character and entitled him to such
Dr. Winnett rounded outa long
and honorable professional career
with a splendid record of public
service as mayor of Lincoln and a
member of the first state railway
St. Paul Phonograph.
J. F. Webster For the hall of
fame in Nebraska state house
would suggest J. Sterling Morton,
a sturdy old pioneer who did so
much for this state and who is re
sponsible for the observance of Ar
bor day In our state. No man is
more entitled to such recognition.
William Jennings Bryan, our great
commoner, who made so many
great fights for progressive princi
ples should be rewarded by having
a place in the hall of fame. Silas
Holcomb, ex-governor and ex-su
preme judge, should be recognised
and aiven a place with the other
renowned and honored Nebraskans
who performed excellent work for
their fellow Nebraskans.
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tttrlxia str-trm . IKili
Omaha. April :, To the KUiior
of The iri A pre report In a
recant iu of The ) quotes a
splrliuklut, who is jut now retaiv
Ing much publicity In the papers,
as having compared the heating
work .f fhrikt whit (hat done by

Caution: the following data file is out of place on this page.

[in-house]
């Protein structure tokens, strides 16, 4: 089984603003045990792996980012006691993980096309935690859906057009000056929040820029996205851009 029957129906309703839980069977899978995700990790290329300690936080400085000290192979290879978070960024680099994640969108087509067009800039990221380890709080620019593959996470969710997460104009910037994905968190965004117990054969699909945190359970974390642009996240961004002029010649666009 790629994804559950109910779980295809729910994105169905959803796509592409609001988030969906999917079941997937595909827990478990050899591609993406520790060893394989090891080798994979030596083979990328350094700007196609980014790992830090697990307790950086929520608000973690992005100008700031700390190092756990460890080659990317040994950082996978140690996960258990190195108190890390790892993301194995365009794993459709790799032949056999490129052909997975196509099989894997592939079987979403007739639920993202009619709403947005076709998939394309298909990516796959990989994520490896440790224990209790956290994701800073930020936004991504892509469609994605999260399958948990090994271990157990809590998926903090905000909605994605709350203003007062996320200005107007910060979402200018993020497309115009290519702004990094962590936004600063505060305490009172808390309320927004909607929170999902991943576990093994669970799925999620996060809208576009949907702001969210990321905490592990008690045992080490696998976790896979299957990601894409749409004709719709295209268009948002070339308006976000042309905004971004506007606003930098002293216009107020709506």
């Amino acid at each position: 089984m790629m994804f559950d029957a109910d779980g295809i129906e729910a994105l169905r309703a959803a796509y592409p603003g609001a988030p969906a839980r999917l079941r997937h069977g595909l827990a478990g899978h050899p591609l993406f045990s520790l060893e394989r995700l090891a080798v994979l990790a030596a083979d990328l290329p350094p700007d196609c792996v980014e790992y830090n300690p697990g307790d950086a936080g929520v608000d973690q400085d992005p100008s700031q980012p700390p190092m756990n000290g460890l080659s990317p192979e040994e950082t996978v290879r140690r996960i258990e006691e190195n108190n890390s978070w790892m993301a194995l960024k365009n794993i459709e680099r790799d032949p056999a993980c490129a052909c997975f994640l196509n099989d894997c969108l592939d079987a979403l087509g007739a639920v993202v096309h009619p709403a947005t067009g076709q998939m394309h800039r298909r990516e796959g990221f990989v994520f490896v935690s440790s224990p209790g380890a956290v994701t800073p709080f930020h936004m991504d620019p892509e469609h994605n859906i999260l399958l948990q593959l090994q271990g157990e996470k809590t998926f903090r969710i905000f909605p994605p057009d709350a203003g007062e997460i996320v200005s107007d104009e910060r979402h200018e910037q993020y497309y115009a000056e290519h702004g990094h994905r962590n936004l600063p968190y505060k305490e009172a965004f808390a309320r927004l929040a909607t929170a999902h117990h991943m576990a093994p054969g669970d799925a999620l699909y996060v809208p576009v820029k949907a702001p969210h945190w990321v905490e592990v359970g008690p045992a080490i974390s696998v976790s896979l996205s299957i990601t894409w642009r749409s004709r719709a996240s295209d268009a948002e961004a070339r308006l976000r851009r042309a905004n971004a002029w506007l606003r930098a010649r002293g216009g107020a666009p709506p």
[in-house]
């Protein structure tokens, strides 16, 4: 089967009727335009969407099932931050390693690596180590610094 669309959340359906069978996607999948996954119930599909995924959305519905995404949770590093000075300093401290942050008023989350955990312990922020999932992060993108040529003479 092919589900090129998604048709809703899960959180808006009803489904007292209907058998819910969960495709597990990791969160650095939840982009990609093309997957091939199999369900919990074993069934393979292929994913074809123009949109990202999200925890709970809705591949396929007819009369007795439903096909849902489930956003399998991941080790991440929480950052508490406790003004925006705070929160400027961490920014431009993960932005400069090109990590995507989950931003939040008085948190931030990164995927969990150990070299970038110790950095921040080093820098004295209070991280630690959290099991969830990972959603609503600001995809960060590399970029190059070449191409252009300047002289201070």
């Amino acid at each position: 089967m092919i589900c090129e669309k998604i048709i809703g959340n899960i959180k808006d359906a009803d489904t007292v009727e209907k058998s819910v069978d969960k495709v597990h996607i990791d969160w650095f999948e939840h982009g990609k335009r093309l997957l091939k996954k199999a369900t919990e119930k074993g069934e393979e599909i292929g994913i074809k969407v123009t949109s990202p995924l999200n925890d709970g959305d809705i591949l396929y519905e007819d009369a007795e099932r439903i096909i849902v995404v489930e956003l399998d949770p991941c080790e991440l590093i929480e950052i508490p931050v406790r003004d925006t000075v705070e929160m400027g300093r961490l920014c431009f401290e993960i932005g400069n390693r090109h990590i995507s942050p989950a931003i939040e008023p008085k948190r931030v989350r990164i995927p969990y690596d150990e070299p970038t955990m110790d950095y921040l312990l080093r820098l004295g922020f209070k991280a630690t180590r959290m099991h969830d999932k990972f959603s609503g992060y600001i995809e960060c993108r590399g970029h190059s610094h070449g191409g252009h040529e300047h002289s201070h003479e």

With no Intention to reflect on the
motive uf imlividusl who tiuy an
dor any of the nunierou vteni
of o- ailed mental healing, I would
Ilk lo ilirwt attention to In di
tim-tion fhrlstlan 8tinc meV b.
I ween mind-healing a practiced by
Christ Jesua and that which I art
forth a spiritualism, psychology,
mental auggeation, faith cure and
t'hriktian Hlinca aver that the
healing work performed by Christ
Jesu wrr achieved, on the proposi
tion mat mere ia nut one nod, on
spun or soul, and that all which
ifiil rrvate is spiritual and good,
like Him. It alao maintalna that
find doe nt create or know 'any-
dung mat i evil or material.
Kplrltualisin. psychology, menial
suggestion Mini so on. all rely on the
theory of many spirits, soul and
mind dwelling In finite, material
bodies, from wlipm-e they r freed
by death, a belief which Christian
Ht'lenre contend I not supported